• Probing cell surfaces of host and nonhost species of a mycoparasite, using FITC-labeled lectins

      Rao, D. Nina S.; Department of Biological Sciences (Brock University, 1990-07-09)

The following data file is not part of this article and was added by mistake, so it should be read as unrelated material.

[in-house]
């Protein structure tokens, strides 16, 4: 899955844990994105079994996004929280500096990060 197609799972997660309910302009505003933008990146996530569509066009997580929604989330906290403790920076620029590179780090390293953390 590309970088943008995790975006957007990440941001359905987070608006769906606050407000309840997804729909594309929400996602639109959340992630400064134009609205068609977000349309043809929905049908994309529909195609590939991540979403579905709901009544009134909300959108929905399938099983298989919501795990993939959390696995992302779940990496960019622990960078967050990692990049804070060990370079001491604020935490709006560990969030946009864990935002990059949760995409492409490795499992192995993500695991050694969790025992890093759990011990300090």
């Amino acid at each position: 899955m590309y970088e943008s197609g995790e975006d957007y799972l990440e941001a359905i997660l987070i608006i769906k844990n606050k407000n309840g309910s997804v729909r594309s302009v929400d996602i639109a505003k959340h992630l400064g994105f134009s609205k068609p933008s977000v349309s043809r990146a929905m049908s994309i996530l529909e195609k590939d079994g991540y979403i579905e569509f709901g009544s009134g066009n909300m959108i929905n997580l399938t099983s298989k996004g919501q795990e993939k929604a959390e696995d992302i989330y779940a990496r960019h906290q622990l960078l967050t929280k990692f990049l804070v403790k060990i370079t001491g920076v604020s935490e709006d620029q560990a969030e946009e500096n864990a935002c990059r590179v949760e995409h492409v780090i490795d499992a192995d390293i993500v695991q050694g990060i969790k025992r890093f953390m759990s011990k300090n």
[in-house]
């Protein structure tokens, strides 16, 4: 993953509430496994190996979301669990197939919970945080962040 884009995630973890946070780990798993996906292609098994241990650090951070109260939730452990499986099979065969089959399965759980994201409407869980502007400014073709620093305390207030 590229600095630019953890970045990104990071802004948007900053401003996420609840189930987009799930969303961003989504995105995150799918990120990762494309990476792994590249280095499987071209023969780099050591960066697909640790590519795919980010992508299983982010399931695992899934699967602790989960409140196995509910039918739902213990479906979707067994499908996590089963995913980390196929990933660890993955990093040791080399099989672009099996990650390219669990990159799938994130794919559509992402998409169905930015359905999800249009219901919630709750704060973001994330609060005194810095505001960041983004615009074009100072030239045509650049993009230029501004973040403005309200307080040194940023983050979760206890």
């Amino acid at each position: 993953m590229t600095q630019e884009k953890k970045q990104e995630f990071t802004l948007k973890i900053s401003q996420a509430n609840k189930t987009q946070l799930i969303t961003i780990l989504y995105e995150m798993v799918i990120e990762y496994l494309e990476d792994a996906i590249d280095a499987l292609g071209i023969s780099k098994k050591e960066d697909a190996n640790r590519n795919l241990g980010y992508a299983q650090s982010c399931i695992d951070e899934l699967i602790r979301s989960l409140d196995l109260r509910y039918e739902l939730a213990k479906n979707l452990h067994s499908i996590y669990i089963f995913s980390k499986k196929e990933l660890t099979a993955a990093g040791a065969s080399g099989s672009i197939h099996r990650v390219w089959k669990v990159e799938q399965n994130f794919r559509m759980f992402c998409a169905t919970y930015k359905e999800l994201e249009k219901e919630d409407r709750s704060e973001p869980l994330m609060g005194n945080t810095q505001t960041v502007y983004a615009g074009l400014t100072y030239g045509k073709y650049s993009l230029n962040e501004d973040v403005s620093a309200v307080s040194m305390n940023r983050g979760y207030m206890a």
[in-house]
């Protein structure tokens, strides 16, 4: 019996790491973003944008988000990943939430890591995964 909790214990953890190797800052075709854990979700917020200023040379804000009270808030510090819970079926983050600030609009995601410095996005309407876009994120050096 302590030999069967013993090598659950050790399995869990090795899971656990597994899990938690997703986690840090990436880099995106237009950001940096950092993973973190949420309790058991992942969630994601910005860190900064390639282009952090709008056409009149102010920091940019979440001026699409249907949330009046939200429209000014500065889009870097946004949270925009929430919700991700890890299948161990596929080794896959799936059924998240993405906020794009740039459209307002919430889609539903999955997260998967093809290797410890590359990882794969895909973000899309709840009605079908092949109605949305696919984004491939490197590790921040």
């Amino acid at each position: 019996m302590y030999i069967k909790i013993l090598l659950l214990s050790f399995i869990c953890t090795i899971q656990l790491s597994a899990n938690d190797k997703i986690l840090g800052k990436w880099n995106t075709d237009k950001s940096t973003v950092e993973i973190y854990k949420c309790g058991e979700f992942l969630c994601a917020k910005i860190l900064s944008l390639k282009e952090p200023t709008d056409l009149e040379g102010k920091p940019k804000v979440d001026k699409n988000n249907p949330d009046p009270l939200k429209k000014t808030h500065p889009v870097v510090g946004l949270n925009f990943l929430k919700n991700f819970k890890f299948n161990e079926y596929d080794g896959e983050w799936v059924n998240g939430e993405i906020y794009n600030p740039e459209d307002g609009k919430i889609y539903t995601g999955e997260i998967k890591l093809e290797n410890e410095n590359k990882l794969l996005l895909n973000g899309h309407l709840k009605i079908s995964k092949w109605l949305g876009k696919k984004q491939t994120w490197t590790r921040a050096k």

Cell surfaces of susceptible host species (Mortierella pusllla and Cboanepilora cucurbitarum ), resistant host (Pilascolomyces articulosus ), nonhost (Mortierella candelabrum ) and the mycoparasite (Piptocepilalis virginiana) were examined for sugar distribution patterns using light and fluorescent microscopy techniques. The susceptible host, resistant host and the mycoparasite species exhibited a similar sugar distribution profile; they all showed N-acetyl glucosamine and D-glucose on their cell wall surfaces. The nonhost cell wall surface showed a positive binding reaction to FITClectins specific for N-acetyl glucosamine and also for OI.-fucose, N-acetyl galactosamine and galactose. Treatment of these fungi with mild concentrations of proteinases (both commercial as well as the mycoparasiteproteinase) resulted in the revelation of additional sugars on the fungal cell walls. The susceptible host treated with proteinase expressed higher levels of N-acetyl glucosamine and D-glucose. The susceptible host also showed the presence of OI.-fucose, N-acetyl galactosamine and galactose. The proteinasetreated susceptible host cell walls also showed an increase in the levels of attachment with the mycoparasite. Treatment of the resistant host with proteinases revealed OI.-fucose in addition to N-acetyl glucosamine and D-glucose. Treatment of the nonhost cell wall with proteinase resulted in the exposure of low levels of D-glucose, in addition to sugars found on the untreated nonhost cell wall surface. The mycoparasite treated with proteinase revealed OI.-fucose, N-acetyl galactosamine and galactose on its cell surface in addition to the sugars N-acetyl glucosamine and D-glucose. Protoplasts were isolated from hosts and nonhost fungi and their surfaces were examined for sugar distribution patterns. The susceptible host and nonhost protoplast membranes showed all the sugars (N-acetyl glucosamine, D-glucose, (It.-fucose, N-acetyl galactosamine and galactose) tested for. The resistant host protoplast membrane however, had only N-acetyl glucosamine and D-glucose exposed. This sugar distribution profile resembles that exhibited by the untreated resistant host cell wall, as well as that shown by the untreated mycoparasite cell surface. Only susceptible host protoplasts were successful in attaching to the mycoparasite surface. Resistant host protoplasts did not show any interaction with the i mycoparasite cell surface. Both susceptible as well as resistant host protoplasts were incapable of attaching to agarose beads surface-coated with specific carbohydrates. The mycoparasite however, did attach to agarose beads surface-coated with either N-acetyl glucosamine, D-glucose/Dmannose or o:,- methyl-D-mannose. The relevance of the cell wall and the protoplast membrane in the light of the present results, in reacting appropriately to bring about either a susceptible, a resistant or a nonhost response has been discussed.